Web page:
Ismail Mahomed (19*-) is a South African playwright, director and arts administrator.
(Not to be confused with South African lawyer and Chief Justice Ismail Mahomed (1931-2000) )
Born in Lenasia and grew up there.
Graduated as a mathematics teacher and, having taught for 8 years, but then he gradually moved into the arts over the years, and finally, having won the Amstel Playwright of the Year award, he left teaching for a series management positions in the arts. At the same time he developed as playwright.
Career in South African theatre
He has had two related careers in the arts, one as a manager and the other as playwright.
Of Institutions, projects and theatres
His postings include Coordinator of the Education Support Project(1984 to June 1985), Director of the Creative Arts Workshop in Lenasia (1995-1996), Director of the Witbank Theatre in 1995?*, then in 2003 became Senior Cultural Specialist at the US Consulate in Johannesburg where he served as both an advisor and facilitator for the US Consulate on its varied cultural and academic exchange programming. In 2016 he was appointed the CEO of the Market Theatre Foundation.
He was also part-time organizer for a number of festivals, including the University of Witwatersrand's International Social History Festival (for the University's History Workshop Conference, 1995), Just Solo Festival (A festival of One Person Plays: Johannesburg Civic Theatre), the 10th anniversary of the Windybrow Arts Festival for Community Theatre, the 5th year Democracy Celebrations Festival for the Mpumalanga Provincial Department of Arts and Culture and the Millennium Celebrations Festival for the Emahlahleni Municipal District.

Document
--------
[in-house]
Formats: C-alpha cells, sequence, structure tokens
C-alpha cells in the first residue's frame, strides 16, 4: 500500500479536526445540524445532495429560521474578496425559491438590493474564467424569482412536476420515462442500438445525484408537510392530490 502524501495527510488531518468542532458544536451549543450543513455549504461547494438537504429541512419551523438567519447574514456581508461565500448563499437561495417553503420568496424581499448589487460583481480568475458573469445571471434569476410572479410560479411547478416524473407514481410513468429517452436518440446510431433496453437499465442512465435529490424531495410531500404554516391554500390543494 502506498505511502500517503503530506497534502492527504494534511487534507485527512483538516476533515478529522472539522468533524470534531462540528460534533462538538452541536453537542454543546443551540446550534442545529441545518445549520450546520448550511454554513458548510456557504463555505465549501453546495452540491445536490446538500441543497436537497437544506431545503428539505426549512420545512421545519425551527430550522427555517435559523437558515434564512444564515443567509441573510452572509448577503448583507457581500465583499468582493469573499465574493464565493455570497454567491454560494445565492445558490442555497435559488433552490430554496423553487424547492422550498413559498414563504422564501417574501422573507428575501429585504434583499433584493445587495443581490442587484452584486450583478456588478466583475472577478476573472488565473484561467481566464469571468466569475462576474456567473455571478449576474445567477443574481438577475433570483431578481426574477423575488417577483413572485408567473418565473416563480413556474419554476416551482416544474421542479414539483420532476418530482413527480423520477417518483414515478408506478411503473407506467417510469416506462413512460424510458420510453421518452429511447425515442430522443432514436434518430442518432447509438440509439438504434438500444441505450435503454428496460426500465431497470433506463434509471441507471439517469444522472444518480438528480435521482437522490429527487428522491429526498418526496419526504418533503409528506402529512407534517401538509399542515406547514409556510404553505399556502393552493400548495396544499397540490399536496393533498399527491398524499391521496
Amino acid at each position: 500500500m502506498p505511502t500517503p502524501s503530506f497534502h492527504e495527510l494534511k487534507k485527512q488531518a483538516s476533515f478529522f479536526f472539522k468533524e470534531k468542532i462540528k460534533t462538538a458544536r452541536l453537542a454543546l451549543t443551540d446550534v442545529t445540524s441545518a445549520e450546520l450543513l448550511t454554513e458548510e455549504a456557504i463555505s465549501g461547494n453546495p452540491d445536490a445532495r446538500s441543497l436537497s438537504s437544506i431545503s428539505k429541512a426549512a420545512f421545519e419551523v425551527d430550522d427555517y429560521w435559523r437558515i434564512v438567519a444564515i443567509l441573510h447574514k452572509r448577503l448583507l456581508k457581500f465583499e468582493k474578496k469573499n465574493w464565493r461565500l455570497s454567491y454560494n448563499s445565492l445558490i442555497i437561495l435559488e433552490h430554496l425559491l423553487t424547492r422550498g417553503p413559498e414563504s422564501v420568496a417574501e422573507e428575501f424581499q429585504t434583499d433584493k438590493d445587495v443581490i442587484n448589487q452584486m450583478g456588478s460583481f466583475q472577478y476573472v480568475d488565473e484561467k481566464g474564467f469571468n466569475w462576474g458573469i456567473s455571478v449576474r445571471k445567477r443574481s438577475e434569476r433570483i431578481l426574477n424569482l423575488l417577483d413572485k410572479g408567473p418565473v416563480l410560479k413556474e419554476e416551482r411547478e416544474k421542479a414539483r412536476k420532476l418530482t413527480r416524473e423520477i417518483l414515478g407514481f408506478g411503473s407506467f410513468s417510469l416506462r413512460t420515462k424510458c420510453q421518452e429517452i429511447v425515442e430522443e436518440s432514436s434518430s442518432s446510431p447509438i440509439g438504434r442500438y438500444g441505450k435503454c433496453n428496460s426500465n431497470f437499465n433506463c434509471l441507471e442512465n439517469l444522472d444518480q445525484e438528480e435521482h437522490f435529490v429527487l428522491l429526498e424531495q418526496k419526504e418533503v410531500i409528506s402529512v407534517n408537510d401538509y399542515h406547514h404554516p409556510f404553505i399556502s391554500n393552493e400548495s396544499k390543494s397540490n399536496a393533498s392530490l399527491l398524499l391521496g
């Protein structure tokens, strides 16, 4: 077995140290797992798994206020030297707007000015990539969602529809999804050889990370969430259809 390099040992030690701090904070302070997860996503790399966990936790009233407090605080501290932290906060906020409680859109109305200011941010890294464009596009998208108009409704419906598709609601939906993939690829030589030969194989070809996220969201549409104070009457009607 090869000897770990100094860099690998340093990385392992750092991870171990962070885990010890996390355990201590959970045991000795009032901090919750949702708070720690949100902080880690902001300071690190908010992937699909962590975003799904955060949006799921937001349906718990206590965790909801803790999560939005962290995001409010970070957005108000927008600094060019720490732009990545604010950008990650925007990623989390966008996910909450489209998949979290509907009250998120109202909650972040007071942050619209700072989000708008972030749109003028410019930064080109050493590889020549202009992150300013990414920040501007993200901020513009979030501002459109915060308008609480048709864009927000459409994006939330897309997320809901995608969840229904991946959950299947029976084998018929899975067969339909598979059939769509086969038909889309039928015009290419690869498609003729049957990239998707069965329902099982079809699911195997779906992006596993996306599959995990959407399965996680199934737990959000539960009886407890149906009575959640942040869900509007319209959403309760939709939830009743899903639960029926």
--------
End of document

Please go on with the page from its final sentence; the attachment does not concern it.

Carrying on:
On 1 May 2008 he became Festival Director of the National Arts Festival , a post he held for eight years.
Author of a large number of plays, a number of them early, unpublished one-act plays, which tend to deal with specific social issues, a number with strong political content. These include Where Two Worlds Drift Apart, which received the Adam Leslie Award at the 1986 Amfest competition in Johannesburg, and Child of Kathrada, Conversations with Dying Comrades, Indian Coffee, mzwandile’s Guilt, Shantytown Christmas, Thank God It’s a Boy. Later professional work includes Purdah (1993), Leather Boykies (1994), Cheaper Than Roses (1995), *. Some of his work has been is included in published collections.
His work has been staged in South Africa, Chile, Denmark, Germany and in the US.
He has received an award for theatrical excellence from the South African Institute for Theatre Technology, received the Arts and Culture Trust's Arts Administrator of the Year Award in 2006, his theatre-in-education project Newsblitz! won the Caxton Media in Education award. Mahomed was also honoured by the US State Department Africa Bureau with a Merit Honor Award for his consistently high cultural programming at the US Consulate. At the beginning of 2016 he was made a Chevalier et des Artes et des Lettres by the French Government.
See Gosher, 1988 [JH]
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